Introduction for Personal Identity Disorder Nursing Diagnosis
Nursing diagnosis is a process used by nurses, healthcare professionals, and medical workers in all areas of practice. Personal Identify Disorder, also known as PAD, is an important nursing diagnosis that must be correctly identified and addressed in order to provide quality care. In this article, we will discuss key elements of PAD, including the NANDA Nursing Diagnosis definition, with associated risk factors, related problems, and assessment, interventions and evaluation.
NANDA Nursing Diagnosis Definition
NANDA Nursing Diagnosis definition defines Personal Identity Disorder (PAD) as “an inner confusion and/or distress caused by an inability to know one’s self or living role, which may lead to reduced personal satisfaction, physical and psychological adaptation to life activities, and coping mechanisms.”
- Uncertainty regarding life roles, identity, and/or meaning of life
- Anxiety about self-image, relationships, and/or life purpose/goals/ambitions
- Difficulty taking pride in accomplishments
- Ongoing feelings of guilt and/or sadness
- Low self-esteem
- Behavioral symptoms that interfere with functioning
- Depressed or anxious mood
- Feelings of loss, hopelessness, helplessness, emptiness, and/or despair
- Lack of involvement or interest in activities
- Difficulty making decisions or forming opinions
- Sense of alienation and isolation
- Negative self-talk and criticism
- Unmet personal goals and expectations
- Cognitive deficits: Difficulty understanding the self due to cognitive limitations may result in poor self-identity.
- Cultural influences: Unfamiliarity with cultural values and norms may lead to difficulty forming an identity.
- Developmental influences: Failure to meet individual expectations for success and development can lead to difficulty with self-identity.
- Gender discrimination: Prejudice against a certain gender can lead to feelings of powerlessness and lack of self-worth.
- Social exclusion: Individuals who feel isolated or outside of their social groups may find it difficult to form an identity.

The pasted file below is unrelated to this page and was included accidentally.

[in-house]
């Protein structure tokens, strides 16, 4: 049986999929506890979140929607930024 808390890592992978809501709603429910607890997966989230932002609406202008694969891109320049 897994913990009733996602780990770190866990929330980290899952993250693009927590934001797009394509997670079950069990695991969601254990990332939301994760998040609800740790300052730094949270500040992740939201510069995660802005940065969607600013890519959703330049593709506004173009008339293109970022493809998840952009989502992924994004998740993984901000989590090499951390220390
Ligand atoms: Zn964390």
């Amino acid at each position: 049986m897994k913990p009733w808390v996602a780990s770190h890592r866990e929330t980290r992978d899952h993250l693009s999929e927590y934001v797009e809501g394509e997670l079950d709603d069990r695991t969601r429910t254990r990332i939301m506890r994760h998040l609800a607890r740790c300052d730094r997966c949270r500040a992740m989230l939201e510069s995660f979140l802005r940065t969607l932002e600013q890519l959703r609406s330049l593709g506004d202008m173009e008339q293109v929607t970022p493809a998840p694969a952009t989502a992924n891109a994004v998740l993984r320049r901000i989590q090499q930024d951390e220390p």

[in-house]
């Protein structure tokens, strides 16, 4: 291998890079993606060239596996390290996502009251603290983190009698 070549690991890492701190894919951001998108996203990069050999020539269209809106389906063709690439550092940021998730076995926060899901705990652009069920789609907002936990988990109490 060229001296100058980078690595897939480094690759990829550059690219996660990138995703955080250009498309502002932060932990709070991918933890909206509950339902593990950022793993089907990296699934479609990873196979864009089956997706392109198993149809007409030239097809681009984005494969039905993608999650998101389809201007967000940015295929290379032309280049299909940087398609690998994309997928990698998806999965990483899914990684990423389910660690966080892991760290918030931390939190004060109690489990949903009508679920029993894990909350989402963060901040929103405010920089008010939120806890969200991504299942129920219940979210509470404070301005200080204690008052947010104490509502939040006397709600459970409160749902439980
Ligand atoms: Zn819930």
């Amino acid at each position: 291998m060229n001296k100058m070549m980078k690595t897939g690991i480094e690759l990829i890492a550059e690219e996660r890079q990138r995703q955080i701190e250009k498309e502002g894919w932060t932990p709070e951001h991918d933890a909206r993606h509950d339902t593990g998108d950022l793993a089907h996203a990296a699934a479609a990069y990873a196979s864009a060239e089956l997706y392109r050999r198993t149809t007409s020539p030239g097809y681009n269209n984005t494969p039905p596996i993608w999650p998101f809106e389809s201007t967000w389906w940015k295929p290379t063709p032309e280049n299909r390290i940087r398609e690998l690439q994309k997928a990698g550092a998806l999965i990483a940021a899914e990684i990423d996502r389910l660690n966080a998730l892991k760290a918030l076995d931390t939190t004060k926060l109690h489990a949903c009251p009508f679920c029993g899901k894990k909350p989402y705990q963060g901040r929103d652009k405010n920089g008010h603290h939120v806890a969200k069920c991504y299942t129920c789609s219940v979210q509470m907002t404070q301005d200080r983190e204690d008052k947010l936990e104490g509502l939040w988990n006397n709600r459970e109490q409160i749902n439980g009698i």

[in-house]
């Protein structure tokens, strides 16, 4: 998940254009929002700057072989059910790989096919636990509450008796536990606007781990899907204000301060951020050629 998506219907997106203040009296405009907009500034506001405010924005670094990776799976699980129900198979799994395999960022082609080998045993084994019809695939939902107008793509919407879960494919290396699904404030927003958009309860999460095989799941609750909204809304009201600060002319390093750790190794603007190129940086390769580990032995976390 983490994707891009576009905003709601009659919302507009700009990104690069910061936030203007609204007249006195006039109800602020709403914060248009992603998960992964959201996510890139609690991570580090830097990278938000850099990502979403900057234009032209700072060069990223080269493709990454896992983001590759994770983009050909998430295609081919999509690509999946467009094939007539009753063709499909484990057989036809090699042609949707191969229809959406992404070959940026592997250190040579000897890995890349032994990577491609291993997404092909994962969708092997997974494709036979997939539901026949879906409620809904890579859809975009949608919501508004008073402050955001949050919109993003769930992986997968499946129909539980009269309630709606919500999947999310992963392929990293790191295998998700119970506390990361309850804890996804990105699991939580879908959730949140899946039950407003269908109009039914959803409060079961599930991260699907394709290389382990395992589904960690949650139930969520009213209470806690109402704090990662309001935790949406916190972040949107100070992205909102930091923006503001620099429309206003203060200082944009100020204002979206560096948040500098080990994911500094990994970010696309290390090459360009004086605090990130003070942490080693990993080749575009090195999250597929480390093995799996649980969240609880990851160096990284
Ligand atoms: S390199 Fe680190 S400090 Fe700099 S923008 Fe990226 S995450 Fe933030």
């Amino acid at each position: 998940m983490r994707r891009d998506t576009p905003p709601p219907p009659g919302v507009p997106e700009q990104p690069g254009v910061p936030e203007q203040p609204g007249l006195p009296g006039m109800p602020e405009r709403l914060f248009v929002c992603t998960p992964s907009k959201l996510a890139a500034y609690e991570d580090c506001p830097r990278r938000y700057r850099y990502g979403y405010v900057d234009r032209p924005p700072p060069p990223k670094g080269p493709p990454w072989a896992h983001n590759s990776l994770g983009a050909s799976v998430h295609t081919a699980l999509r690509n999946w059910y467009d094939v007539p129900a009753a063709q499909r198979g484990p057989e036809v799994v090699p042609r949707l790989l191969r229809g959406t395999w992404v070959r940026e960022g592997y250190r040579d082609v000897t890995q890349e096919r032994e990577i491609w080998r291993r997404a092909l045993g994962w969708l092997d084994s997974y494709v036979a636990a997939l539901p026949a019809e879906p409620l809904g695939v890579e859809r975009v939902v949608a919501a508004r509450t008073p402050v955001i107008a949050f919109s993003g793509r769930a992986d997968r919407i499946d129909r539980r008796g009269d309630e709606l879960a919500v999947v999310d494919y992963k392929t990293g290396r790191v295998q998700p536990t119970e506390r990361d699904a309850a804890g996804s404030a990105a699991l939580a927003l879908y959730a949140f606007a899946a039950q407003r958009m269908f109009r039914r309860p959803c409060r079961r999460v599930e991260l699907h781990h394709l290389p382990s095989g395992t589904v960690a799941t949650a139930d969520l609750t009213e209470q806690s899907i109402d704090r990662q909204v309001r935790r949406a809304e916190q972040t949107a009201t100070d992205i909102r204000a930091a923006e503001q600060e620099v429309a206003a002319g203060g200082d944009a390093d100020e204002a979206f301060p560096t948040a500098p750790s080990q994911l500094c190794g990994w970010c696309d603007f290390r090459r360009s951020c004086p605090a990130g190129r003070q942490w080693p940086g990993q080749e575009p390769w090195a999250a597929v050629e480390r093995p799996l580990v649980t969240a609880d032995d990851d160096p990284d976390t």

The risk population for PAD are those individuals who have experienced trauma or abuse, lack of attachment/secure relationships/positive reinforcement, or any combination of these. Other factors such as poverty, racism, chronic illness, gender roles and conflicting cultural values can also put an individual at risk for PAD.
Individuals with PAD may experience a wide range of associated problems, including maladaptive behaviors, social isolation, depression, substance abuse, anxiety, eating disorders, relationship difficulties, and other mental illnesses.
Suggestions of Use
Careful assessment and monitoring of individuals presenting with PAD is essential to ensure a successful outcome. Treatment should focus on identifying and addressing underlying causes, providing support, and increasing coping skills. Cognitive Behavioral Therapy (CBT) is often a recommended intervention for PAD.
Suggested Alternative NANDA Diagnoses
Some alternative diagnostic labels to consider when assessing a patient with PAD are: Disturbed Thought Process, Coping: Death Anxiety, Coping: Family Conflict, and Coping: Violence Risk.
- Assess for presence of inadequate family environment, unresolved trauma, and cognitive impairments.
- Encourage discussion of feelings surrounding rights, roles, and responsibilities.
- Foster feelings of safety, security and worth.
- Encourage positive statement of self-esteem.
- Support client’s efforts to assert independence.
- Discuss adjusted expectations for achieving personal goals.
- Self-Esteem: The patient’s ability to identify, express, and maintain level of self-worth.
- Life Satisfaction: The patient’s ability to perceive a meaningful, satisfying life.
- Adaptation: The patient’s ability to cope and make adjustments in order to function effectively in life.
- Positive Thinking: The patient’s ability to think positively, interpret events in a constructive manner and set realistic expectations of themselves and others.
- Identity Enhancement: Facilitation of exploration of therapy; help to promote identity formation.
- Trauma Resolution: Assistance with relieving dysfunctional behavioral patterns resulting from unresolved trauma.
- Emotional Understanding: Guidance in developing understanding and acceptance of emotions.
- Recovery Support: Assistance with rebuilding self-image through encouragement, problem-solving, and goal setting.
Personal Identity Disorder is a serious disorder that affects many individuals. It is important for nurses, healthcare professionals, and medical workers to be aware of the signs and symptoms of PAD and be prepared to provide much needed care to patients suffering from this disorder.
- How Is Personal Identity Disorder Diagnosed? – PAD is usually diagnosed using a combination of clinical interview and observation of behavior.
- What Is the Prognosis for Patients With PAD? – The prognosis depends largely on the severity of the disorder and the patient’s willingness to participate in treatment.
- What Treatments Are Available For PAD? – Treatment typically consists of cognitive behavioral therapy, psychotherapy, medications, and lifestyle changes.